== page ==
The natural place to hold this meeting would be in our Headquarters at Amsterdam, but owing to the request made at Copenhagen that the next Committee meeting be held there, and also owing to the fact that Copenhagen might be more accessible, a referendum vote is taken both as to the time and place of the Committee meeting: --*
*Note: This committee meeting is to take place irrespective of the end of the war and of our Congress to be held then.
May I take this opportunity to remind our membership of the plans, formed at The Hague, in regard to holding a Congress at the time and place of the meeting of the Governmental Peace Conference. The arrangements there agreed upon will be found on pp 42 and 275-6 of the Official Proceedings of the Hague Congress.
It should be understood that these twenty delegates and ten alternates from each national organization are in addition to the membership of the "National Committees of Five," making thirty-five in all, from each country represented in our International Committee of Women for Permanent Peace. [page 4]
To carry out this plan it was decided at The Hague, that when the time and the place of the Governmental Peace Conference are determined upon by the Governments concerned, our "National Committees of Five" from the nations represented in our organizations shall upon their own motion, and without waiting for a summons (for which the cables and wires are likely to be too congested) proceed at once to the place of meeting, registering at their respective consulates in the city in which the Governmental Peace Conference is held. In case of unforeseen difficulties, instructions will be sent to the members through the offices of their respective consulates. Each "National Committee of Five" will, therefore, kindly keep its consulate supplied with an address for forwarding.
The Membership of the "National Committees of Five" from each country, upon their arrival in the city in which the Governmental Peace Conference is sitting, will proceed at once to make plans for the Congress After the War of the International Committee of Women for Permanent Peace, which is to be held during the fifth week of the Governmental Peace Conference. The twenty delegates from each country and their ten alternates who are to attend our Congress are expected to arrive during the fifth week of the Governmental Peace Conference without waiting for further notification, as communication may still be difficult. The twenty delegates and the ten alternates should also register their addresses with their respective consulates in the city in which the Governmental Peace Conference is held.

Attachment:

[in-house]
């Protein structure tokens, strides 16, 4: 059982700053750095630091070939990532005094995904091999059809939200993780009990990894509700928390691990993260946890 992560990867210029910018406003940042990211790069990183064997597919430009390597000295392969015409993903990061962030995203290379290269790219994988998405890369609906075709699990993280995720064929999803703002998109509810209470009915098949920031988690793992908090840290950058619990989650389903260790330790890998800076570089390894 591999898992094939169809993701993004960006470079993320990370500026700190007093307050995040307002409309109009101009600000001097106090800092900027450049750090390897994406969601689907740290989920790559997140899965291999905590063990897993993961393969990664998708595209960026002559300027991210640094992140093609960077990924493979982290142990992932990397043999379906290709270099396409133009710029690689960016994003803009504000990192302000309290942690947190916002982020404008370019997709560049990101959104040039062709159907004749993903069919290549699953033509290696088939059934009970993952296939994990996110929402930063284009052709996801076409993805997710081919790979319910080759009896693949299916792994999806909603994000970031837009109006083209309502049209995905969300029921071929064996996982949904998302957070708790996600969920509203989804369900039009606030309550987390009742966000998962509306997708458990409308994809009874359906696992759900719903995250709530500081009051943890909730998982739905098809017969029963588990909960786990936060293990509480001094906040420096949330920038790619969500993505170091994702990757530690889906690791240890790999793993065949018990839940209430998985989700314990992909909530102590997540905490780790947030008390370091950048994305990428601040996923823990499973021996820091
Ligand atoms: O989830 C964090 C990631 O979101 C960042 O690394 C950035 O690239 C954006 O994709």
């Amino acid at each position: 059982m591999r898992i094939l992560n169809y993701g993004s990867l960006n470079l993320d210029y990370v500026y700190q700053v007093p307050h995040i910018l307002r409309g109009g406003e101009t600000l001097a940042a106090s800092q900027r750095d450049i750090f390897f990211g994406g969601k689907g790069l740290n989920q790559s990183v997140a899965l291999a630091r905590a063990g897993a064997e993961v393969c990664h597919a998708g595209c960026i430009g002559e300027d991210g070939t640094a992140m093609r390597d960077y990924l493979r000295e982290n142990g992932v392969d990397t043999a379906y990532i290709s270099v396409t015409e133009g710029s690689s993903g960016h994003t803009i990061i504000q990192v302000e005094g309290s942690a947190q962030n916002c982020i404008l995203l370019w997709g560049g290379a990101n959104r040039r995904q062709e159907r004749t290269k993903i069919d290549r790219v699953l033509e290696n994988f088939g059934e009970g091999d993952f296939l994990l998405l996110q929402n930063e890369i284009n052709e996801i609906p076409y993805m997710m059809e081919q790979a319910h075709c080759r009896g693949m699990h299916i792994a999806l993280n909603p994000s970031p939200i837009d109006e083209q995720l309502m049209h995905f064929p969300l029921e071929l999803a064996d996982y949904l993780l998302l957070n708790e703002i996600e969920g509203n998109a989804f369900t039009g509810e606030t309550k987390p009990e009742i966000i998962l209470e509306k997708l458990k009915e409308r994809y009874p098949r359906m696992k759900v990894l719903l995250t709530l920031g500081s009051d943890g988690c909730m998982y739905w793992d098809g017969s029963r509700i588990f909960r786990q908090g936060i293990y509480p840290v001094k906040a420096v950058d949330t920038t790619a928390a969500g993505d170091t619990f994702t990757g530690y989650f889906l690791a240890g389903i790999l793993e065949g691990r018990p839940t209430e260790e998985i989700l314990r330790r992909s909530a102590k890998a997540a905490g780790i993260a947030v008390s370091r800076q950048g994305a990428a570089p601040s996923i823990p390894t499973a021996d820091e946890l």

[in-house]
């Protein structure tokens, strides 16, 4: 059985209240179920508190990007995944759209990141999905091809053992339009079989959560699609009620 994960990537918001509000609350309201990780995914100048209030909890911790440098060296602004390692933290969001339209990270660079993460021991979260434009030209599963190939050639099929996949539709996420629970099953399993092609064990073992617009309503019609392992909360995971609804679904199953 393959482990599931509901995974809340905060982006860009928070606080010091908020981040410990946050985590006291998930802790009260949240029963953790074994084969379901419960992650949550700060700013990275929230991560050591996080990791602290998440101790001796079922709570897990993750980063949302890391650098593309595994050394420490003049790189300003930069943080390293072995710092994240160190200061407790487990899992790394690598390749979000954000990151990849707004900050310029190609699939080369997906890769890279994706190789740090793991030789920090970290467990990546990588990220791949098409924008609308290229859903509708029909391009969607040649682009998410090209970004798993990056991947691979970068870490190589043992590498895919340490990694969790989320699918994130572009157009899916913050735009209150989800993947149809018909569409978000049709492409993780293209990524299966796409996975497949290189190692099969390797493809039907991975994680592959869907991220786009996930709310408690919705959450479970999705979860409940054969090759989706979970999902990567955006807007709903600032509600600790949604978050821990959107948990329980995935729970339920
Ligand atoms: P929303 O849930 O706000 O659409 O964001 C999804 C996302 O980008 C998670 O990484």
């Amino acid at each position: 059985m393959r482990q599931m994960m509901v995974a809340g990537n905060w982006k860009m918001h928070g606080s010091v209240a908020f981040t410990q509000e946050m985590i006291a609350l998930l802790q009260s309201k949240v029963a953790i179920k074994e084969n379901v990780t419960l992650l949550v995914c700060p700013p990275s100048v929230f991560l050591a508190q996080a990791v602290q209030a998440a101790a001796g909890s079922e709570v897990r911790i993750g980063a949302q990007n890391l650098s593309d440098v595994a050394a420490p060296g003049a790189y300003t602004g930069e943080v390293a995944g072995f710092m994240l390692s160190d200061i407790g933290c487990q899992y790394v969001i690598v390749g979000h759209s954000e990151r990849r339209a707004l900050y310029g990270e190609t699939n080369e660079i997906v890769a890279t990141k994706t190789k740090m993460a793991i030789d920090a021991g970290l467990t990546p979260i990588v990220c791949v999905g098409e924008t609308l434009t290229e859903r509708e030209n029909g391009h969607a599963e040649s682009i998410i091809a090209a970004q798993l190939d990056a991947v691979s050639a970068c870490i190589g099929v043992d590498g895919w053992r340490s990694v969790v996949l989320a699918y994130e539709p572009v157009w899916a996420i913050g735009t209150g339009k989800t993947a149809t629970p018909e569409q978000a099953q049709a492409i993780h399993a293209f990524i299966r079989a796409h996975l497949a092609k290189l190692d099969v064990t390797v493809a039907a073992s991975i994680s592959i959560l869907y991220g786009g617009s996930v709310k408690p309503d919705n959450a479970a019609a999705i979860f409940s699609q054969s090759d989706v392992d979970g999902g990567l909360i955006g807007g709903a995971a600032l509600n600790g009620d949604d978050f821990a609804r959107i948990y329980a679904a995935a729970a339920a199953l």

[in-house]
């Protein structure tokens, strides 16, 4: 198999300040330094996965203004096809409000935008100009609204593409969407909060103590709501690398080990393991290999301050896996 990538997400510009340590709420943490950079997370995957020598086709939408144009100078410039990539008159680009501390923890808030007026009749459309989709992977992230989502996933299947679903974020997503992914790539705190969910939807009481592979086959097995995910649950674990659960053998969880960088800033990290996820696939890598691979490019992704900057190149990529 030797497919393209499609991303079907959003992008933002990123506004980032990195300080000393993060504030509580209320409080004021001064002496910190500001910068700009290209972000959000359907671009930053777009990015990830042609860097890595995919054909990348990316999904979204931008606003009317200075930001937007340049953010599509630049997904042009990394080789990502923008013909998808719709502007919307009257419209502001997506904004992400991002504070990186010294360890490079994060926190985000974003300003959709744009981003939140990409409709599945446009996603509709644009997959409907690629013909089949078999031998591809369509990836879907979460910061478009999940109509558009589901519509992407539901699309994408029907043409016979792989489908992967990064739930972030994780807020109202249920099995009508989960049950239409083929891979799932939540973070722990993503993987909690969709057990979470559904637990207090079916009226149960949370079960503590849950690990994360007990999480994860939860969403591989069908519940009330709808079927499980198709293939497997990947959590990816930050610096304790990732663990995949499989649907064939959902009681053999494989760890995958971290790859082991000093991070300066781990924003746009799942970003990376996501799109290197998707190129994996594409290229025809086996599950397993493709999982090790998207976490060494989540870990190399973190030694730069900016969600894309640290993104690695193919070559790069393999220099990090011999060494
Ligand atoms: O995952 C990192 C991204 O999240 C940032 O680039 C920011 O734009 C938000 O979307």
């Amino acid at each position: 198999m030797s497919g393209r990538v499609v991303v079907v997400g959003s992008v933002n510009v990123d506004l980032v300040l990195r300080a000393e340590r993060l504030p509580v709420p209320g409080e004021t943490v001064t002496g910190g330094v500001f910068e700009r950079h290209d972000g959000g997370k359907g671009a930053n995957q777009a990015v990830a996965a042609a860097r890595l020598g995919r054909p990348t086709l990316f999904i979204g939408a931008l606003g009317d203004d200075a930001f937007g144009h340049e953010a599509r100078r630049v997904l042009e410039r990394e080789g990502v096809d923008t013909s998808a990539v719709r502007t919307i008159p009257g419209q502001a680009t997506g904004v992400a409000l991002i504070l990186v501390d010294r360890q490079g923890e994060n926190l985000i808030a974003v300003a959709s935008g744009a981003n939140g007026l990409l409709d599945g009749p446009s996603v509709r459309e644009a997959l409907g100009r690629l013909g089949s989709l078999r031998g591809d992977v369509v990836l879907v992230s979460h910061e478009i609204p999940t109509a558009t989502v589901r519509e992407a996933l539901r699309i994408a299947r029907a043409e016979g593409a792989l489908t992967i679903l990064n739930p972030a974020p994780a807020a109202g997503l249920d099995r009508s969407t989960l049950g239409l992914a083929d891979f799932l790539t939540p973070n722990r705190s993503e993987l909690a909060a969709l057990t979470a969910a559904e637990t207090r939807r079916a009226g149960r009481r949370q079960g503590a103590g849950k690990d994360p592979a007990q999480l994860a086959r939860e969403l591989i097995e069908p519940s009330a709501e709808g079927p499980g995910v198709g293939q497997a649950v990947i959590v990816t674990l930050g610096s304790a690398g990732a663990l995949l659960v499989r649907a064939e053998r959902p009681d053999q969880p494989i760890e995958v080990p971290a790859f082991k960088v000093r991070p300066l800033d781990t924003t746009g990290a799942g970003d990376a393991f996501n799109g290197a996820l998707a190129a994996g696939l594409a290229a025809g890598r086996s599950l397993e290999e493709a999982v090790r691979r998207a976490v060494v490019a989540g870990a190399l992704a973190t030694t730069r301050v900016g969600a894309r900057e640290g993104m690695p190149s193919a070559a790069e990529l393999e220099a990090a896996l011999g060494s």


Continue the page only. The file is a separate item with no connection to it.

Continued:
The unofficial meeting of seventeen Committee members at Copenhagen made several tentative proposals in regard to the Congress After the War, such as the engagement of an expert adviser on international relations to give his services during the Congress. It was also suggested that arrangements be made for a daily publication for the discussion of Peace proposals during the period of the Governmental Peace Conference; that the International Committee of Women for Permanent Peace [cooperate] with other unofficial conferences in maintaining such a publication; and that a special committee to collect and codify suggestions be appointed by the Chairman of the International Committee of Women for Permanent Peace, such committee to report to the next meeting of the International Committee. Acting on this latter suggestion, your Chairman nominates as such a Committee Thora Daugaard (who acted as Chairman of the Copenhagen meeting), Anna Kleman of Sweden, and Emily Balch of [page 5] the United States who is planning to return to Europe.
The members of each "National Committee of Five" are asked to send in suggestions for the Congress After the War to Headquarters, 467 Keizersgracht, Amsterdam, Holland, and also duplicates of these suggestions to Thora Daugaard, 49 Studiestraede, Copenhagen, and to Jane Addams, Hull House, Chicago, Illinois, United States of America.
I realize that these arrangements sound complicated, but it is impossible to simplify them further when the very time and place of our Congress After the War is necessarily unknown. May I express my admiration for the courage and devotion of our membership extended through twenty-one nations, during these troublous years.
With cordial greetings,
(Signed) Jane Addams,